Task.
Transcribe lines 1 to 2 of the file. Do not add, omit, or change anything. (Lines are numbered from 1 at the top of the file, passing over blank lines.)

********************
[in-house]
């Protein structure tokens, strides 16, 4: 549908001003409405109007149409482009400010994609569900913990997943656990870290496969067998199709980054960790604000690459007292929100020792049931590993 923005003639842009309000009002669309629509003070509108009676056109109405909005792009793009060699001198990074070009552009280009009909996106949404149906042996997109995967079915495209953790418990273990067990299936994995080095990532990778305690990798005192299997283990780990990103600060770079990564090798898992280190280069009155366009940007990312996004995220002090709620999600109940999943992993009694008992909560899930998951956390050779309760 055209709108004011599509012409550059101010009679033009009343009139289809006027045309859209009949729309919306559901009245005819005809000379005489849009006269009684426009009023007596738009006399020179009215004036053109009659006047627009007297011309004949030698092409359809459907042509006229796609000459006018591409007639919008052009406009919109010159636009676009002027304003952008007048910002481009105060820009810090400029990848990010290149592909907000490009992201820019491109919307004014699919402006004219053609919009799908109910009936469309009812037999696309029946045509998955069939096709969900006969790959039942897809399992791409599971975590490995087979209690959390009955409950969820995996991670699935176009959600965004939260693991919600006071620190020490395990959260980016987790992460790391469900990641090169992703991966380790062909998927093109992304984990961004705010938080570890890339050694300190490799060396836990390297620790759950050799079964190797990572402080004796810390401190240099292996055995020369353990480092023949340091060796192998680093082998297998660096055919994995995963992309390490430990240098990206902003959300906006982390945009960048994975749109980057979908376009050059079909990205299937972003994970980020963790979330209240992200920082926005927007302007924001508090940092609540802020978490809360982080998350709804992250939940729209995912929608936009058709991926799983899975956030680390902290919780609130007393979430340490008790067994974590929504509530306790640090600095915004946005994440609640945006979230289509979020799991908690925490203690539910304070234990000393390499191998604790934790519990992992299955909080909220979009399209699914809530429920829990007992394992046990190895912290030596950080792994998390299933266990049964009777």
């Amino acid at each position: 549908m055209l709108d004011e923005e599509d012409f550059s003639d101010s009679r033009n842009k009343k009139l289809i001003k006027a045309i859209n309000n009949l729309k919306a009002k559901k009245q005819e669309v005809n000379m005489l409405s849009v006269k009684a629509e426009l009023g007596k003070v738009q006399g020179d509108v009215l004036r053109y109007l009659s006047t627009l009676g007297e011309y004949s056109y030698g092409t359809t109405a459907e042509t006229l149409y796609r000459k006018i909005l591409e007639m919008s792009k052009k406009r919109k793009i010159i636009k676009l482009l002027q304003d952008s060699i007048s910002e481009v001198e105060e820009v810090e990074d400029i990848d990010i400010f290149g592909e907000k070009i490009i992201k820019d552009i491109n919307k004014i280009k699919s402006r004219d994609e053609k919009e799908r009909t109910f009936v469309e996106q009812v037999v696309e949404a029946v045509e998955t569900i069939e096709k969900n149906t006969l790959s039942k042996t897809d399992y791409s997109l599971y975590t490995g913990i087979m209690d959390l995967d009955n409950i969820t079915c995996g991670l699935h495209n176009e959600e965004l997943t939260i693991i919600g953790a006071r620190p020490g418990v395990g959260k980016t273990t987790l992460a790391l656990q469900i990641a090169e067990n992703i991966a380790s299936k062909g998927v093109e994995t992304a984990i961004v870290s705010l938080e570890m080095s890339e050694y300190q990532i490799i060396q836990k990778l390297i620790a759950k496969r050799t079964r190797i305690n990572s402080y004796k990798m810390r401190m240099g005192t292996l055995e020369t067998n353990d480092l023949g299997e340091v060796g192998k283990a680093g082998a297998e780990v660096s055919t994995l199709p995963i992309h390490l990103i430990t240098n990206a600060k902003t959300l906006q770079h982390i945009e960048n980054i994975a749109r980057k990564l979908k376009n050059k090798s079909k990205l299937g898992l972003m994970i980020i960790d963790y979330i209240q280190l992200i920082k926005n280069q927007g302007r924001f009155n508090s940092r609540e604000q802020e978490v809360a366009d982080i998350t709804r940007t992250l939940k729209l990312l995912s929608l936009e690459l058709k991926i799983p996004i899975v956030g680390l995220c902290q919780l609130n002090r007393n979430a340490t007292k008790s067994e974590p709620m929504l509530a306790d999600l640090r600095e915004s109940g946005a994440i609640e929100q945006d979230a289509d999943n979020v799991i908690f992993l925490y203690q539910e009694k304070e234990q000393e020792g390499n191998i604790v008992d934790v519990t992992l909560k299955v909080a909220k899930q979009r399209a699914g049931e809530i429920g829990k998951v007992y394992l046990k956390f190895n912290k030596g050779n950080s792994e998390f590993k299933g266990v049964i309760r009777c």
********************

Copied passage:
[in-house]
């Protein structure tokens, strides 16, 4: 549908001003409405109007149409482009400010994609569900913990997943656990870290496969067998199709980054960790604000690459007292929100020792049931590993 923005003639842009309000009002669309629509003070509108009676056109109405909005792009793009060699001198990074070009552009280009009909996106949404149906042996997109995967079915495209953790418990273990067990299936994995080095990532990778305690990798005192299997283990780990990103600060770079990564090798898992280190280069009155366009940007990312996004995220002090709620999600109940999943992993009694008992909560899930998951956390050779309760 055209709108004011599509012409550059101010009679033009009343009139289809006027045309859209009949729309919306559901009245005819005809000379005489849009006269009684426009009023007596738009006399020179009215004036053109009659006047627009007297011309004949030698092409359809459907042509006229796609000459006018591409007639919008052009406009919109010159636009676009002027304003952008007048910002481009105060820009810090400029990848990010290149592909907000490009992201820019491109919307004014699919402006004219053609919009799908109910009936469309009812037999696309029946045509998955069939096709969900006969790959039942897809399992791409599971975590490995087979209690959390009955409950969820995996991670699935176009959600965004939260693991919600006071620190020490395990959260980016987790992460790391469900990641090169992703991966380790062909998927093109992304984990961004705010938080570890890339050694300190490799060396836990390297620790759950050799079964190797990572402080004796810390401190240099292996055995020369353990480092023949340091060796192998680093082998297998660096055919994995995963992309390490430990240098990206902003959300906006982390945009960048994975749109980057979908376009050059079909990205299937972003994970980020963790979330209240992200920082926005927007302007924001508090940092609540802020978490809360982080998350709804992250939940729209995912929608936009058709991926799983899975956030680390902290919780609130007393979430340490008790067994974590929504509530306790640090600095915004946005994440609640945006979230289509979020799991908690925490203690539910304070234990000393390499191998604790934790519990992992299955909080909220979009399209699914809530429920829990007992394992046990190895912290030596950080792994998390299933266990049964009777």